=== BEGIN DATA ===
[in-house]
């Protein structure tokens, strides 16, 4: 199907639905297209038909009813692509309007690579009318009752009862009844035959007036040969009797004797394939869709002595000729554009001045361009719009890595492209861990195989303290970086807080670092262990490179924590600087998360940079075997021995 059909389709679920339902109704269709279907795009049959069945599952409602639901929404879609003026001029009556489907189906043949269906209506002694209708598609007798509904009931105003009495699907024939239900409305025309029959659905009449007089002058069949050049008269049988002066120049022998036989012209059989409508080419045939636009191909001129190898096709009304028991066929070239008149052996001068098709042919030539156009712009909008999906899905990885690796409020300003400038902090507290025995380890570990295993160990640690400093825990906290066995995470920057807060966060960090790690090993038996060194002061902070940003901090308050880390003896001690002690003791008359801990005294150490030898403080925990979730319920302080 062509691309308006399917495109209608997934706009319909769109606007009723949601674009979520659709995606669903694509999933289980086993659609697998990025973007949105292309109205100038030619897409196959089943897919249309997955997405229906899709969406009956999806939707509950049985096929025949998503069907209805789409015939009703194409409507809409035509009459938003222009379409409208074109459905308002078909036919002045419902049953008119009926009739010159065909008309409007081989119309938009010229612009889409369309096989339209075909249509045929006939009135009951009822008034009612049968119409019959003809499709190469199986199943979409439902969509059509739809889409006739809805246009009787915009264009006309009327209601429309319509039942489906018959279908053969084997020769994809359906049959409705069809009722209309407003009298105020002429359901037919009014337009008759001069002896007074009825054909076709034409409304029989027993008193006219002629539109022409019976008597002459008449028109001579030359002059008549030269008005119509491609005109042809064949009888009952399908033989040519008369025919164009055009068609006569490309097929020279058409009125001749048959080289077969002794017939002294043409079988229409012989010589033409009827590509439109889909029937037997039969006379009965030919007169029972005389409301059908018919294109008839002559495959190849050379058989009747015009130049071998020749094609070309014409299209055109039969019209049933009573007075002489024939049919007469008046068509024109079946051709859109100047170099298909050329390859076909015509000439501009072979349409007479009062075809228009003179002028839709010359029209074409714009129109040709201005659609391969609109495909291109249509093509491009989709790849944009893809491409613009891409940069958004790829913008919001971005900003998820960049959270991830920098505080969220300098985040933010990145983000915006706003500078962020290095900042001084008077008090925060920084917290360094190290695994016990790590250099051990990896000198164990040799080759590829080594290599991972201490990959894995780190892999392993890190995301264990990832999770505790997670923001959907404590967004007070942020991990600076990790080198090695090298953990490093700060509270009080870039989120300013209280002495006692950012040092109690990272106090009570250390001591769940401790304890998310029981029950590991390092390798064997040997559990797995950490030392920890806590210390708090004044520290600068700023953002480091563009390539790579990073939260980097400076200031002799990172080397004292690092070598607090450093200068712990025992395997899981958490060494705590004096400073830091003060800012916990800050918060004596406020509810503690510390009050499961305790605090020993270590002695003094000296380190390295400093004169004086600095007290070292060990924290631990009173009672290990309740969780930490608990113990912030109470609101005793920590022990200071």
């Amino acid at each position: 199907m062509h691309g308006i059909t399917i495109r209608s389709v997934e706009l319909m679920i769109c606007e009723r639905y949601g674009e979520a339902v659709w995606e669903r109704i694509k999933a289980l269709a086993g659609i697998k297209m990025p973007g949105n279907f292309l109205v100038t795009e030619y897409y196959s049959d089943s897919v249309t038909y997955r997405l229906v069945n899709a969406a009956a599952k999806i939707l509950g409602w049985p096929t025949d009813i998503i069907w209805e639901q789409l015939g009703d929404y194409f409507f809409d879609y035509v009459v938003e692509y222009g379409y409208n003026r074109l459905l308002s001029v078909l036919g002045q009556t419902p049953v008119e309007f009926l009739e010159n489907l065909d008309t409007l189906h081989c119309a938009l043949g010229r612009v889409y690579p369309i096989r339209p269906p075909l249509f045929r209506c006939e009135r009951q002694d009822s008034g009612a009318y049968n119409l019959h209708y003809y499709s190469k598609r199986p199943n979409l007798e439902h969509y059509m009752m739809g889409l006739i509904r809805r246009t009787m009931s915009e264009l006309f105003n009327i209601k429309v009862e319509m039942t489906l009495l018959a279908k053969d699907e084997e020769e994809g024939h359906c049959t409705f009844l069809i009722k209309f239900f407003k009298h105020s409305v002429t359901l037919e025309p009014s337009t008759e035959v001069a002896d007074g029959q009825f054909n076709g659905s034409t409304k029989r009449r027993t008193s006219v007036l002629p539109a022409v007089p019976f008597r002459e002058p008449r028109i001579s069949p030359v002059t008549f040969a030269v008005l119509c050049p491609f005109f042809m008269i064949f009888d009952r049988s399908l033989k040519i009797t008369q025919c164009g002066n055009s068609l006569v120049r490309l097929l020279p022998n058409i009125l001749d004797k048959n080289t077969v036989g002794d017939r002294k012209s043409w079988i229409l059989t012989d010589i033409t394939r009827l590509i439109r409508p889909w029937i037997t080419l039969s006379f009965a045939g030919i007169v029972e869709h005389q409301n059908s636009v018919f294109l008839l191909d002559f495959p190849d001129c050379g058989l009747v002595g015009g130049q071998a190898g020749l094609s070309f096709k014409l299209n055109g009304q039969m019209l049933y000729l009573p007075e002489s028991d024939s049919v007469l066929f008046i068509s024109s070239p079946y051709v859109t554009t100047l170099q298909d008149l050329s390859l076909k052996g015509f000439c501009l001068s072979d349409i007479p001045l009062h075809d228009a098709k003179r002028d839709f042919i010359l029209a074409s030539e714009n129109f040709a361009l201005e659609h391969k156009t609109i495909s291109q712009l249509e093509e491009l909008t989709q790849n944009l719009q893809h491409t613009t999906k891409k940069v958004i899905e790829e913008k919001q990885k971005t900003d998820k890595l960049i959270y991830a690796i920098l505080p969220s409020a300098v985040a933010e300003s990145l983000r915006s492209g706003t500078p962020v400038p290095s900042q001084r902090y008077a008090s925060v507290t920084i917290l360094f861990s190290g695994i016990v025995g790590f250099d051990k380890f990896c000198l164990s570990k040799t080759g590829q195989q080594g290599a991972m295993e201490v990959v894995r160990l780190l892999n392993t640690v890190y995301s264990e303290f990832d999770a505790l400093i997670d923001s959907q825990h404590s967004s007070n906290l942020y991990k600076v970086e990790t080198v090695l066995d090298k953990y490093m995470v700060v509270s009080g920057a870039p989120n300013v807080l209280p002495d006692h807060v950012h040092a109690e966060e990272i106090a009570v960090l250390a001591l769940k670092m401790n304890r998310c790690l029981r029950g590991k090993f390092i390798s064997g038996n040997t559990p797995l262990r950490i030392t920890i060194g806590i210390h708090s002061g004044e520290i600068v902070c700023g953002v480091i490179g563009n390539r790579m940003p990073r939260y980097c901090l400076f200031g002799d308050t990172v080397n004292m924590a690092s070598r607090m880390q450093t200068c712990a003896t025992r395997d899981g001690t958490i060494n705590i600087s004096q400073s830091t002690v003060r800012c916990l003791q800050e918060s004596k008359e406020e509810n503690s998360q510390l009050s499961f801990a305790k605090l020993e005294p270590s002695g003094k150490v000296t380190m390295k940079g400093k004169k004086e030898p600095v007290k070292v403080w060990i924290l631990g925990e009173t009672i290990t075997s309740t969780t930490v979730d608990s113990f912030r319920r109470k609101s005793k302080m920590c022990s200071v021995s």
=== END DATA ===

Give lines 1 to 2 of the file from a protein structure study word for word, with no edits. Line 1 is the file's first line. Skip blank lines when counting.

[in-house]
């Protein structure tokens, strides 16, 4: 199907639905297209038909009813692509309007690579009318009752009862009844035959007036040969009797004797394939869709002595000729554009001045361009719009890595492209861990195989303290970086807080670092262990490179924590600087998360940079075997021995 059909389709679920339902109704269709279907795009049959069945599952409602639901929404879609003026001029009556489907189906043949269906209506002694209708598609007798509904009931105003009495699907024939239900409305025309029959659905009449007089002058069949050049008269049988002066120049022998036989012209059989409508080419045939636009191909001129190898096709009304028991066929070239008149052996001068098709042919030539156009712009909008999906899905990885690796409020300003400038902090507290025995380890570990295993160990640690400093825990906290066995995470920057807060966060960090790690090993038996060194002061902070940003901090308050880390003896001690002690003791008359801990005294150490030898403080925990979730319920302080 062509691309308006399917495109209608997934706009319909769109606007009723949601674009979520659709995606669903694509999933289980086993659609697998990025973007949105292309109205100038030619897409196959089943897919249309997955997405229906899709969406009956999806939707509950049985096929025949998503069907209805789409015939009703194409409507809409035509009459938003222009379409409208074109459905308002078909036919002045419902049953008119009926009739010159065909008309409007081989119309938009010229612009889409369309096989339209075909249509045929006939009135009951009822008034009612049968119409019959003809499709190469199986199943979409439902969509059509739809889409006739809805246009009787915009264009006309009327209601429309319509039942489906018959279908053969084997020769994809359906049959409705069809009722209309407003009298105020002429359901037919009014337009008759001069002896007074009825054909076709034409409304029989027993008193006219002629539109022409019976008597002459008449028109001579030359002059008549030269008005119509491609005109042809064949009888009952399908033989040519008369025919164009055009068609006569490309097929020279058409009125001749048959080289077969002794017939002294043409079988229409012989010589033409009827590509439109889909029937037997039969006379009965030919007169029972005389409301059908018919294109008839002559495959190849050379058989009747015009130049071998020749094609070309014409299209055109039969019209049933009573007075002489024939049919007469008046068509024109079946051709859109100047170099298909050329390859076909015509000439501009072979349409007479009062075809228009003179002028839709010359029209074409714009129109040709201005659609391969609109495909291109249509093509491009989709790849944009893809491409613009891409940069958004790829913008919001971005900003998820960049959270991830920098505080969220300098985040933010990145983000915006706003500078962020290095900042001084008077008090925060920084917290360094190290695994016990790590250099051990990896000198164990040799080759590829080594290599991972201490990959894995780190892999392993890190995301264990990832999770505790997670923001959907404590967004007070942020991990600076990790080198090695090298953990490093700060509270009080870039989120300013209280002495006692950012040092109690990272106090009570250390001591769940401790304890998310029981029950590991390092390798064997040997559990797995950490030392920890806590210390708090004044520290600068700023953002480091563009390539790579990073939260980097400076200031002799990172080397004292690092070598607090450093200068712990025992395997899981958490060494705590004096400073830091003060800012916990800050918060004596406020509810503690510390009050499961305790605090020993270590002695003094000296380190390295400093004169004086600095007290070292060990924290631990009173009672290990309740969780930490608990113990912030109470609101005793920590022990200071």